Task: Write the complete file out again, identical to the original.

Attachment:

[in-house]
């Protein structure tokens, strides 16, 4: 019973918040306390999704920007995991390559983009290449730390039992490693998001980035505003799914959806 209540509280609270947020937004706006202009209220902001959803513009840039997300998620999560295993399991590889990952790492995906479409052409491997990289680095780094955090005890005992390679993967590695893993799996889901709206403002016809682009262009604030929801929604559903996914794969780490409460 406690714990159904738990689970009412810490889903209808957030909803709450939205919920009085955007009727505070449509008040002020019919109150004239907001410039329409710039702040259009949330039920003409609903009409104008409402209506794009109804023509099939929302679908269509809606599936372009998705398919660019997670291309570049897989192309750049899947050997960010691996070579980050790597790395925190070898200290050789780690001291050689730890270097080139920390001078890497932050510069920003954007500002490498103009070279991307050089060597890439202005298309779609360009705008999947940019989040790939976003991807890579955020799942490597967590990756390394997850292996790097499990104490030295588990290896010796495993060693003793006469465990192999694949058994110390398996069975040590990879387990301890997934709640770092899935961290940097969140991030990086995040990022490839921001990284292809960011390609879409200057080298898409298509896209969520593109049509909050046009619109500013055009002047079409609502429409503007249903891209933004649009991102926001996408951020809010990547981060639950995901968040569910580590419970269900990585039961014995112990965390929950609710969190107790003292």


[in-house]
């Protein structure tokens, strides 16, 4: 019973918040306390999704920007995991390559983009290449730390039992490693998001980035505003799914959806 209540509280609270947020937004706006202009209220902001959803513009840039997300998620999560295993399991590889990952790492995906479409052409491997990289680095780094955090005890005992390679993967590695893993799996889901709206403002016809682009262009604030929801929604559903996914794969780490409460 406690714990159904738990689970009412810490889903209808957030909803709450939205919920009085955007009727505070449509008040002020019919109150004239907001410039329409710039702040259009949330039920003409609903009409104008409402209506794009109804023509099939929302679908269509809606599936372009998705398919660019997670291309570049897989192309750049899947050997960010691996070579980050790597790395925190070898200290050789780690001291050689730890270097080139920390001078890497932050510069920003954007500002490498103009070279991307050089060597890439202005298309779609360009705008999947940019989040790939976003991807890579955020799942490597967590990756390394997850292996790097499990104490030295588990290896010796495993060693003793006469465990192999694949058994110390398996069975040590990879387990301890997934709640770092899935961290940097969140991030990086995040990022490839921001990284292809960011390609879409200057080298898409298509896209969520593109049509909050046009619109500013055009002047079409609502429409503007249903891209933004649009991102926001996408951020809010990547981060639950995901968040569910580590419970269900990585039961014995112990965390929950609710969190107790003292």